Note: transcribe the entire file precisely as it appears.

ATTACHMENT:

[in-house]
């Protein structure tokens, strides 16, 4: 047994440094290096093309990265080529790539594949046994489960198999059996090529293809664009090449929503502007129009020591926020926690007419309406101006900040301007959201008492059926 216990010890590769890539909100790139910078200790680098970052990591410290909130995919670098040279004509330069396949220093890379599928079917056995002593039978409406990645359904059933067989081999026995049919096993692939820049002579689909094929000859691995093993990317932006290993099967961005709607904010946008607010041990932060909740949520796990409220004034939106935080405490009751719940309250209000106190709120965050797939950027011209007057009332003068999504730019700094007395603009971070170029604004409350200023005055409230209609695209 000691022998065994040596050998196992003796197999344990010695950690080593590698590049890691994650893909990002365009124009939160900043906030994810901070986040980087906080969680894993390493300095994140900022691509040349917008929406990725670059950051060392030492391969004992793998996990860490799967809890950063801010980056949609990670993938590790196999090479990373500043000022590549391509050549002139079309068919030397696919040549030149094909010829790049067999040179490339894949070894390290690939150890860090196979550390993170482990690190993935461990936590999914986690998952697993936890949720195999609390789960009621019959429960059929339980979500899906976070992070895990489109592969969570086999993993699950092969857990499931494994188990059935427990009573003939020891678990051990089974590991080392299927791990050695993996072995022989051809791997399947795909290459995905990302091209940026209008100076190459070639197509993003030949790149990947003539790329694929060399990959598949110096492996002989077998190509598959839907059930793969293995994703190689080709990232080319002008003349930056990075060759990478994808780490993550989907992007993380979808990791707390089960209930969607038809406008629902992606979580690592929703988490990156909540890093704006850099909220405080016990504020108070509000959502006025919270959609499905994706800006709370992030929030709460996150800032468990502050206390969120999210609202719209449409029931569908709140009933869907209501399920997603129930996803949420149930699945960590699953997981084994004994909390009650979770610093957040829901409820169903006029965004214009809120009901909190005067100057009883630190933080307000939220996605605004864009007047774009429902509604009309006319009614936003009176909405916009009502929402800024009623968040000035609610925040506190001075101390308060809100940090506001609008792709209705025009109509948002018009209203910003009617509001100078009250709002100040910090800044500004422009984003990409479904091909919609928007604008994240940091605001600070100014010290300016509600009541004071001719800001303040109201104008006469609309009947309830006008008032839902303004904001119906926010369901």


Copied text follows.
[in-house]
């Protein structure tokens, strides 16, 4: 047994440094290096093309990265080529790539594949046994489960198999059996090529293809664009090449929503502007129009020591926020926690007419309406101006900040301007959201008492059926 216990010890590769890539909100790139910078200790680098970052990591410290909130995919670098040279004509330069396949220093890379599928079917056995002593039978409406990645359904059933067989081999026995049919096993692939820049002579689909094929000859691995093993990317932006290993099967961005709607904010946008607010041990932060909740949520796990409220004034939106935080405490009751719940309250209000106190709120965050797939950027011209007057009332003068999504730019700094007395603009971070170029604004409350200023005055409230209609695209 000691022998065994040596050998196992003796197999344990010695950690080593590698590049890691994650893909990002365009124009939160900043906030994810901070986040980087906080969680894993390493300095994140900022691509040349917008929406990725670059950051060392030492391969004992793998996990860490799967809890950063801010980056949609990670993938590790196999090479990373500043000022590549391509050549002139079309068919030397696919040549030149094909010829790049067999040179490339894949070894390290690939150890860090196979550390993170482990690190993935461990936590999914986690998952697993936890949720195999609390789960009621019959429960059929339980979500899906976070992070895990489109592969969570086999993993699950092969857990499931494994188990059935427990009573003939020891678990051990089974590991080392299927791990050695993996072995022989051809791997399947795909290459995905990302091209940026209008100076190459070639197509993003030949790149990947003539790329694929060399990959598949110096492996002989077998190509598959839907059930793969293995994703190689080709990232080319002008003349930056990075060759990478994808780490993550989907992007993380979808990791707390089960209930969607038809406008629902992606979580690592929703988490990156909540890093704006850099909220405080016990504020108070509000959502006025919270959609499905994706800006709370992030929030709460996150800032468990502050206390969120999210609202719209449409029931569908709140009933869907209501399920997603129930996803949420149930699945960590699953997981084994004994909390009650979770610093957040829901409820169903006029965004214009809120009901909190005067100057009883630190933080307000939220996605605004864009007047774009429902509604009309006319009614936003009176909405916009009502929402800024009623968040000035609610925040506190001075101390308060809100940090506001609008792709209705025009109509948002018009209203910003009617509001100078009250709002100040910090800044500004422009984003990409479904091909919609928007604008994240940091605001600070100014010290300016509600009541004071001719800001303040109201104008006469609309009947309830006008008032839902303004904001119906926010369901």